Violations of campus alcohol policies lead to most of the judicial penalties colleges impose on students (Freeman 2001). From a prevention perspective, the need to screen students for alcohol use and misuse before they commit alcohol-related infractions is obvious. However, more and more researchers are recognizing the advantages of screening students who are mandated to attend alcohol education classes on campus as a penalty for violating college alcohol policy. This group is an appropriate target for alcohol screening because they already have begun to experience adverse consequences as a result of their drinking (that is, their referral to mandated education programs). In addition, the number of these “mandated students” is large and growing. In one survey of 199 schools, the number of students required to attend alcohol programs nearly doubled between 1993 and 2001 (i.e., from 1.8 percent to 3.5 percent of the schools’ student populations) (Wechsler et al. 2002a). Another recent study, which surveyed 4,711 2- and 4-year schools, indicated that the number of mandated students increased by 4.7 percent from 2000 to 2001 (Hoover 2003).

On the Job

The workplace is another promising venue for screening young adults for alcohol-related problems. Researchers used the AUDIT as a workplace screening measure in a large-scale study of 4,193 law enforcement personnel conducted in Australia (Davey et al. 2000). Results indicated that participants between ages 18 and 25 reported the highest average alcohol consumption rates, and had higher rates of alcohol-related problems and higher AUDIT scores, than other age groups in the sample. Approximately one-third of the total sample was found to be at risk for hazardous alcohol consumption, further underscoring the desirability of screening young adults in the workplace.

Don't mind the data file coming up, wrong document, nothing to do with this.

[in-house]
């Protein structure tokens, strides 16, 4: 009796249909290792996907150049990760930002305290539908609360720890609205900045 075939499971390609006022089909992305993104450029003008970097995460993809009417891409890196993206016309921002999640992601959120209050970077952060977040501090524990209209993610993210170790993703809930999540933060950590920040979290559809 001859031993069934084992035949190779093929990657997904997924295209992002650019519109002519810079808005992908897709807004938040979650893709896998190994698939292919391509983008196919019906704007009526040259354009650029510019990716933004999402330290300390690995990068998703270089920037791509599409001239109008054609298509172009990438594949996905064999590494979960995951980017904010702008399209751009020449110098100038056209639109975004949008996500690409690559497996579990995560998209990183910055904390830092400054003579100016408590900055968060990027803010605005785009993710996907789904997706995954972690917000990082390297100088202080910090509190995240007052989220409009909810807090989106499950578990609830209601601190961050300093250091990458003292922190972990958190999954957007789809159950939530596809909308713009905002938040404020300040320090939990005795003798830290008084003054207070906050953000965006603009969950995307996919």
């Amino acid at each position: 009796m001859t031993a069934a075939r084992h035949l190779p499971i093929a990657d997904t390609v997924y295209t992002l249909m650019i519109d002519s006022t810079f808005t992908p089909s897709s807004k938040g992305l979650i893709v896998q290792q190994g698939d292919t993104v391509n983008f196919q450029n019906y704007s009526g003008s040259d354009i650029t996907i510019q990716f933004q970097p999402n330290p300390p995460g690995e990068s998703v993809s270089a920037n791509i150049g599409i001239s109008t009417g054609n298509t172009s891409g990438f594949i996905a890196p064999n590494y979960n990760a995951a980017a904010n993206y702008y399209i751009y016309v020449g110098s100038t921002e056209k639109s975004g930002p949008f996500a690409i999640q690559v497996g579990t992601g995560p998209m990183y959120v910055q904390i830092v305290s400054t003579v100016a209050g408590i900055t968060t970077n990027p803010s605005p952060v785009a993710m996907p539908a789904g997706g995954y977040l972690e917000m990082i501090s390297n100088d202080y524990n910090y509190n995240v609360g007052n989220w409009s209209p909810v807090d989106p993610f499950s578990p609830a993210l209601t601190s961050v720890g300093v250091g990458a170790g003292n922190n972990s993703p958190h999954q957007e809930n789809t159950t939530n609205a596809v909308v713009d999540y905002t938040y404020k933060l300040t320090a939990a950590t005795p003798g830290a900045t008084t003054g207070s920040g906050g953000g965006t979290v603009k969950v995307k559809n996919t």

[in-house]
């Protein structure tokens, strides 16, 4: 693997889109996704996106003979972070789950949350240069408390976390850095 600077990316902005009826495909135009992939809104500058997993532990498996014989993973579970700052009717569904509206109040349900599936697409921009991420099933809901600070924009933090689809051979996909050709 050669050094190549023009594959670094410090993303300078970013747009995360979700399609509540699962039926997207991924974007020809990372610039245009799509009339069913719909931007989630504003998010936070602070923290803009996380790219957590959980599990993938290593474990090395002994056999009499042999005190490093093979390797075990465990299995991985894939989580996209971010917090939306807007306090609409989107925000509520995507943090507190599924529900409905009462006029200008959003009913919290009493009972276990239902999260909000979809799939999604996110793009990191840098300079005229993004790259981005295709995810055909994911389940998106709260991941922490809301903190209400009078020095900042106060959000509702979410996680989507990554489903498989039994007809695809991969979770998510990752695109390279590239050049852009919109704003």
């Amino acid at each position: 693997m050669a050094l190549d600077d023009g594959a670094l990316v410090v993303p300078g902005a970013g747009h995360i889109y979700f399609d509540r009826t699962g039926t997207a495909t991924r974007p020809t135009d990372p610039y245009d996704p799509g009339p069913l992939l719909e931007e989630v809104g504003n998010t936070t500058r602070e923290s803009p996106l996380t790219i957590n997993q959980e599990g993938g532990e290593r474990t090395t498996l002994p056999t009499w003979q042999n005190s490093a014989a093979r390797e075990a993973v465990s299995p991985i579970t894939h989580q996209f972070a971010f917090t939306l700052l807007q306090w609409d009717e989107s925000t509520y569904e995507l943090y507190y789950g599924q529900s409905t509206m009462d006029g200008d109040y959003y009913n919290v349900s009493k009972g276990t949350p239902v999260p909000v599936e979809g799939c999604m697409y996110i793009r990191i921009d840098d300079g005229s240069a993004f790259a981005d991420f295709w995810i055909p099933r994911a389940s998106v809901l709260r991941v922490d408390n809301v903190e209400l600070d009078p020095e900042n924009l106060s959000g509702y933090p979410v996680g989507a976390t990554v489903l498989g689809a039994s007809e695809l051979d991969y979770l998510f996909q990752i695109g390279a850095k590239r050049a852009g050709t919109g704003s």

Traditional alcohol education programs, which provide information about the risks of alcohol use, have been implemented in a variety of ways (e.g., individual sessions, lectures, multisession groups). However, these approaches have not resulted in drinking reductions in either nonstudent or student populations (Hingson et al. 1997; Wells-Parker et al. 1995). Given the variety of drinking patterns evident in the young adult population and the minimal effect of traditional alcohol education programs, more targeted, systematic approaches are needed to help young adults recognize and reduce their hazardous drinking.

Young adults engaging in risky levels of alcohol use may respond more favorably to brief, more intensive interventions (Monti et al. 2001) than to traditional longer-term treatments, which originally were designed for adults with longer histories of alcohol use and alcohol-related problems (e.g., Monti et al. 2002). The precise definition of what constitutes a “brief intervention” has been the source of some debate (Moyer et al. 2002). Typically, brief interventions consist of one to four sessions with a trained interventionist (e.g., physician, psychologist, social worker), with each session ranging from 30 minutes to an hour. A recent meta-analysis (Moyer et al. 2002) of 34 studies found that people being treated for problems other than alcohol use (i.e., non-treatment-seeking participants) who received such brief interventions consistently showed greater reductions in alcohol use than did those assigned to no-treatment control groups. Among people seeking treatment for alcohol use, brief interventions and extended treatments (consisting of five or more sessions) were associated with similar reductions in alcohol use. Overall, the findings indicate that brief interventions can be an effective way to reduce drinking, especially among non-treatment-seeking people who do not have severe drinking problems that would require more intensive treatment.

A brief intervention that includes motivational interviewing is called a brief motivational intervention (BMI). BMI is a collaborative method that makes use of reflective listening and empathy as well as specific techniques (e.g., asking key questions, anticipating the future) to enable clients with alcohol-related problems to explore and resolve their ambivalence about reducing their alcohol use. This combination of reflective, empathic listening and specific techniques for change is known as motivational interviewing (MI).3 (3 Motivational interviewing is a client-centered counseling style to help clients change their behavior by enabling them to deal with their ambivalence about the change [Miller and Rollnick 2002]. MI can be either directive [e.g., when selectively eliciting and discussing possible change] or nondirective [e.g., when exploring ambivalence and maintaining a neutral stance regarding the person’s options].) Interventions that use MI and incorporate other components are known as “adaptations of motivational interviewing” (AMIs) (Burke et al. 2003). Brief motivational interventions can be considered AMIs, as they often involve giving the client individualized feedback regarding his or her drinking and the risks associated with it.